Joshua Martin Remembering Oysters For Anthony Bourdain Because there is no way to speak eloquently about the eating of bull testicles (the rubbery spheres lodging in your throat, the taste of just-off chicken-fried steak hitting your tongue like a mallet), let us speak of community, of how a blue plate of “cowboy caviar” drenched in demi-glace brings together a family of ranchers in Canada, of how in Ecuador a handful of “huevos de toro” is downed with gulps of dust and beer while cousins laugh at the child forcing his first “crilliadia” into a mouth the size of a spigot. Food is power and politics, you said, and dined on fetal duck eggs with the Filipino poor on the clogged streets of Manila, each cracked “balut” opened to reveal a yoke sprinkled with a rain of salt, chili, and vinegar, each yoke yellow as the sun rising on the Filipino flag. And I’ll always remember what you said about your first oyster, how young you were to experience something so sexual: the oyster opened with the rust-covered fisherman’s knife, the shell propped wide to reveal flesh wrinkled and married to seawater, and how you flung your head back and let the silt-encrusted joy slide down your throat on that skiff in Lac Cazaux, the brine buoying your brain as you stood as a boy years away from bleeding in the dim kitchens of New York, a boy peering into the shallow black water, smiling mischievously as you reached in the darkness for another and another.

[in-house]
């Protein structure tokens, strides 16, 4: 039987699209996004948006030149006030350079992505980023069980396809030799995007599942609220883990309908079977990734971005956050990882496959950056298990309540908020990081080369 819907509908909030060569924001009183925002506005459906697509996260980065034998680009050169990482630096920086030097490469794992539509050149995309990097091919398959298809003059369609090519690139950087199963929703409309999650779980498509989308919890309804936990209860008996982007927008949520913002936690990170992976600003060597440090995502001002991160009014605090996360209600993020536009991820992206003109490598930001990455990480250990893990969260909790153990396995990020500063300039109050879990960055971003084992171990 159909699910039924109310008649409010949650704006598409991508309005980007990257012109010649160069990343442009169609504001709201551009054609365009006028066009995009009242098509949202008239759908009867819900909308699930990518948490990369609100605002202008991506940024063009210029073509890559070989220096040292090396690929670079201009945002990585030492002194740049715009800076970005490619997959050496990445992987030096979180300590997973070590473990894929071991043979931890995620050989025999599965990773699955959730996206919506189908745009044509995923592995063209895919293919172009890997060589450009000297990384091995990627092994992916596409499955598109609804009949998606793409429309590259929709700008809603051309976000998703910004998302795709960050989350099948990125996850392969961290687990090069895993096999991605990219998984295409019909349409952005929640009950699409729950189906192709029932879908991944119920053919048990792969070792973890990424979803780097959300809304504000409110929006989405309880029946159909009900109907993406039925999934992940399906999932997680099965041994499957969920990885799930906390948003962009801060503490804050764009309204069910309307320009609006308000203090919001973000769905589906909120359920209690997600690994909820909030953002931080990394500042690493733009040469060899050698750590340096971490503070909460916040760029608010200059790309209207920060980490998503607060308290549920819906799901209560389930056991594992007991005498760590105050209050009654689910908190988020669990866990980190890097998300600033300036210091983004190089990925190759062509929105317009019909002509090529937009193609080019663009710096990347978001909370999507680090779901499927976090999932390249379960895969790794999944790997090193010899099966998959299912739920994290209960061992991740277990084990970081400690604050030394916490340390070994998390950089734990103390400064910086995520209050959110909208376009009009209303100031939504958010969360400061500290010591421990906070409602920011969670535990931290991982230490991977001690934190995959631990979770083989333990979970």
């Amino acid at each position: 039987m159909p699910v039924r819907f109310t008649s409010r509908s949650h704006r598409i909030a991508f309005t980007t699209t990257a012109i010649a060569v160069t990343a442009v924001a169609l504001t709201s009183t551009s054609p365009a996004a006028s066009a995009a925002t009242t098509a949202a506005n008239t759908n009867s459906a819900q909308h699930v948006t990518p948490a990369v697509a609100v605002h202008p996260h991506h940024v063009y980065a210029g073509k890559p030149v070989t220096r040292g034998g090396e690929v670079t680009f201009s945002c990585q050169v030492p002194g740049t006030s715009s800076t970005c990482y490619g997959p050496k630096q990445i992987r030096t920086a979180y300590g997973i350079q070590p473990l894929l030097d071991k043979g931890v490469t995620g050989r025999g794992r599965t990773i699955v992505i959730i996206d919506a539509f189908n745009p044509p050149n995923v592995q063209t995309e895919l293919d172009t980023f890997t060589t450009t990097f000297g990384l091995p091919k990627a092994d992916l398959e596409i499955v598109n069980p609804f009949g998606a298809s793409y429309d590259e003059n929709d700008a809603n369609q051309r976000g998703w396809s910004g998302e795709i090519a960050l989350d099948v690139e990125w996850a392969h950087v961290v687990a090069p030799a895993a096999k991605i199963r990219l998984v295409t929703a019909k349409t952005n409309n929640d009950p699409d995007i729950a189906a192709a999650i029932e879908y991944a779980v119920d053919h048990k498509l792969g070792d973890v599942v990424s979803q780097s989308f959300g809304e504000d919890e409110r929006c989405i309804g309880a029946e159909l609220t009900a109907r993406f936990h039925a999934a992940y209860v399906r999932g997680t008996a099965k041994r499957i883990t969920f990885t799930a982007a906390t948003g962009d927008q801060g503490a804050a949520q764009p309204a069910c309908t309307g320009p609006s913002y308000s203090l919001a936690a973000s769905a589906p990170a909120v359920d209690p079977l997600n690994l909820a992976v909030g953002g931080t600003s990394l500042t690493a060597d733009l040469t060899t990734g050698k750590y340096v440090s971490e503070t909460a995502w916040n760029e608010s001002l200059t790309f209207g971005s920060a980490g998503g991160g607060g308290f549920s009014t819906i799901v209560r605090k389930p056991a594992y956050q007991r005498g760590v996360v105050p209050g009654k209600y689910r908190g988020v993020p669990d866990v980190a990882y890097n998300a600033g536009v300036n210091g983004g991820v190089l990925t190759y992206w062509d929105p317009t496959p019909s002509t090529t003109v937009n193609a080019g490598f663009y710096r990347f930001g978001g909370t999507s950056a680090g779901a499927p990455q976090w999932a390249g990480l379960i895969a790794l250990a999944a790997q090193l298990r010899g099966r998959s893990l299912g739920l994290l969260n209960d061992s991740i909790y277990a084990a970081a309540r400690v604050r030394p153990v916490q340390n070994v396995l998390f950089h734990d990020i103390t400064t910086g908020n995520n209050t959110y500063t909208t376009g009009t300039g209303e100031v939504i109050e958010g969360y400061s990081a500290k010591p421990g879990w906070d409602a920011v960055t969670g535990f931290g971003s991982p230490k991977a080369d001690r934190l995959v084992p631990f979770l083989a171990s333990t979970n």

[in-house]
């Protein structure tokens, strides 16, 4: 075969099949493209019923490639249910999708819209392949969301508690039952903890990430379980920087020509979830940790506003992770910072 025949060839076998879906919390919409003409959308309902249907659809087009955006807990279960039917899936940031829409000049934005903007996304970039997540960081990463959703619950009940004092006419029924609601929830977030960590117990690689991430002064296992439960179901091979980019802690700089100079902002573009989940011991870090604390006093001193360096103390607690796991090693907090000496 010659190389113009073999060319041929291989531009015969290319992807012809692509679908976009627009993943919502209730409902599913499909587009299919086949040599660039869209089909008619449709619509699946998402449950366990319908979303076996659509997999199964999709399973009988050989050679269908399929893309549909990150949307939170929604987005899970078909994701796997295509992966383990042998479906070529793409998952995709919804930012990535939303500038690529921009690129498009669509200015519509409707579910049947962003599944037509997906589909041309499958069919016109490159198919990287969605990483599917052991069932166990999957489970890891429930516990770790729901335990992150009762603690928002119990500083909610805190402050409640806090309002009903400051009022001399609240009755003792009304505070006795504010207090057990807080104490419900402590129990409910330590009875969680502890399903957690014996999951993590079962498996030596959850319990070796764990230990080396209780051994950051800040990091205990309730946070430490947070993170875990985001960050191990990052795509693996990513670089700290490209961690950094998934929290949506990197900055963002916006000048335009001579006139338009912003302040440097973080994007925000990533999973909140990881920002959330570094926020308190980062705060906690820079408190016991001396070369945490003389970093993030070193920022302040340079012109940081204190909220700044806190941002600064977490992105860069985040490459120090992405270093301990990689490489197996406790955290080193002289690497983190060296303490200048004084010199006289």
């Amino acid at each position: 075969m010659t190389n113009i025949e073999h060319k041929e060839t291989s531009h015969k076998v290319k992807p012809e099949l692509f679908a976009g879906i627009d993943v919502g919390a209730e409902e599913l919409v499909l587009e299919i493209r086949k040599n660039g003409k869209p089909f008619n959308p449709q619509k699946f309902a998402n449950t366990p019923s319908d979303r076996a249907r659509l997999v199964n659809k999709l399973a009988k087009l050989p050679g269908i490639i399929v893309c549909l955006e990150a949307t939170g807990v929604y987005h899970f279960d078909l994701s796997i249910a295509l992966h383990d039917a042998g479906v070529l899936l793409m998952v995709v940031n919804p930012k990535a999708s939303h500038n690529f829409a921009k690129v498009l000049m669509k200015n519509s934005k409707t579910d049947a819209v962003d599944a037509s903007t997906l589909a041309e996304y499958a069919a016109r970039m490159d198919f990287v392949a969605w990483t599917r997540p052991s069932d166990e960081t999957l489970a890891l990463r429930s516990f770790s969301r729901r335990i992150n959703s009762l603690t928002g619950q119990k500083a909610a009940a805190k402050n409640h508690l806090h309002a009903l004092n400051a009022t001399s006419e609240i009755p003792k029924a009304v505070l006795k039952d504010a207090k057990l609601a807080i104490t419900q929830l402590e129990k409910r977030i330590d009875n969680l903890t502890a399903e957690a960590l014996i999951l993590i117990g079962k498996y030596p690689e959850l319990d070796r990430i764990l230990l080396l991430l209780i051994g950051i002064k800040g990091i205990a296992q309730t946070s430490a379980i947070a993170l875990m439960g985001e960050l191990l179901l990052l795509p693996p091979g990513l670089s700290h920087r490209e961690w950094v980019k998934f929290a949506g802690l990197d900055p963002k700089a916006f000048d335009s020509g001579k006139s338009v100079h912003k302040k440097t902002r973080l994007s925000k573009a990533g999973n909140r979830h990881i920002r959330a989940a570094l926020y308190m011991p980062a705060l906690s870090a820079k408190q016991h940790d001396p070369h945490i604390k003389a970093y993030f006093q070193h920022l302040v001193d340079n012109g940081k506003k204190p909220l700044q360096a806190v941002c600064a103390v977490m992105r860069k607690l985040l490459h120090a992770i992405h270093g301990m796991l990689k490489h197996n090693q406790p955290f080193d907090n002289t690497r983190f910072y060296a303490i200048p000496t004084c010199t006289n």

Crab Orchard Review
A special issue on one of our favorite topics: FOOD!